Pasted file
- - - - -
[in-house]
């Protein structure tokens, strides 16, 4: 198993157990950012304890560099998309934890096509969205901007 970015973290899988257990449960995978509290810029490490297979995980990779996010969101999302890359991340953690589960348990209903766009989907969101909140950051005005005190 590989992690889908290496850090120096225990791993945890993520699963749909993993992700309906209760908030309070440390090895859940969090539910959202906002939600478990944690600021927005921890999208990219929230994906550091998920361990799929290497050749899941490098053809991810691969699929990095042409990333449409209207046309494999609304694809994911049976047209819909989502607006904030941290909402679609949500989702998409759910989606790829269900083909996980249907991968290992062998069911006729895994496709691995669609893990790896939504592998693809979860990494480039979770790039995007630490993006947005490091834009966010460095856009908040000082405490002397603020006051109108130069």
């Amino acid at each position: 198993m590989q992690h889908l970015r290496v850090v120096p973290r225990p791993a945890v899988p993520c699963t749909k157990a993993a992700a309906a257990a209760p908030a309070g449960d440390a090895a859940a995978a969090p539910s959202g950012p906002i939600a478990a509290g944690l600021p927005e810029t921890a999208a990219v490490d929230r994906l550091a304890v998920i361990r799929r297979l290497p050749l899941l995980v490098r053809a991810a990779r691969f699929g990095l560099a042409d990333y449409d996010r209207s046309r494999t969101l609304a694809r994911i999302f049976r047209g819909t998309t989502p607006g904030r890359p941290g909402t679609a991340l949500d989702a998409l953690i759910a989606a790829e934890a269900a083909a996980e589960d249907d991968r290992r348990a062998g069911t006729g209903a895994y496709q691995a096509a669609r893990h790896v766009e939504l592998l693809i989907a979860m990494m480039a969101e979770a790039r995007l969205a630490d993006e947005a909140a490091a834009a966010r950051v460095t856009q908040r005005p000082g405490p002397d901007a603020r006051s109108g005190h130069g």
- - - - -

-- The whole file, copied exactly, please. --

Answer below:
[in-house]
């Protein structure tokens, strides 16, 4: 198993157990950012304890560099998309934890096509969205901007 970015973290899988257990449960995978509290810029490490297979995980990779996010969101999302890359991340953690589960348990209903766009989907969101909140950051005005005190 590989992690889908290496850090120096225990791993945890993520699963749909993993992700309906209760908030309070440390090895859940969090539910959202906002939600478990944690600021927005921890999208990219929230994906550091998920361990799929290497050749899941490098053809991810691969699929990095042409990333449409209207046309494999609304694809994911049976047209819909989502607006904030941290909402679609949500989702998409759910989606790829269900083909996980249907991968290992062998069911006729895994496709691995669609893990790896939504592998693809979860990494480039979770790039995007630490993006947005490091834009966010460095856009908040000082405490002397603020006051109108130069």
């Amino acid at each position: 198993m590989q992690h889908l970015r290496v850090v120096p973290r225990p791993a945890v899988p993520c699963t749909k157990a993993a992700a309906a257990a209760p908030a309070g449960d440390a090895a859940a995978a969090p539910s959202g950012p906002i939600a478990a509290g944690l600021p927005e810029t921890a999208a990219v490490d929230r994906l550091a304890v998920i361990r799929r297979l290497p050749l899941l995980v490098r053809a991810a990779r691969f699929g990095l560099a042409d990333y449409d996010r209207s046309r494999t969101l609304a694809r994911i999302f049976r047209g819909t998309t989502p607006g904030r890359p941290g909402t679609a991340l949500d989702a998409l953690i759910a989606a790829e934890a269900a083909a996980e589960d249907d991968r290992r348990a062998g069911t006729g209903a895994y496709q691995a096509a669609r893990h790896v766009e939504l592998l693809i989907a979860m990494m480039a969101e979770a790039r995007l969205a630490d993006e947005a909140a490091a834009a966010r950051v460095t856009q908040r005005p000082g405490p002397d901007a603020r006051s109108g005190h130069g």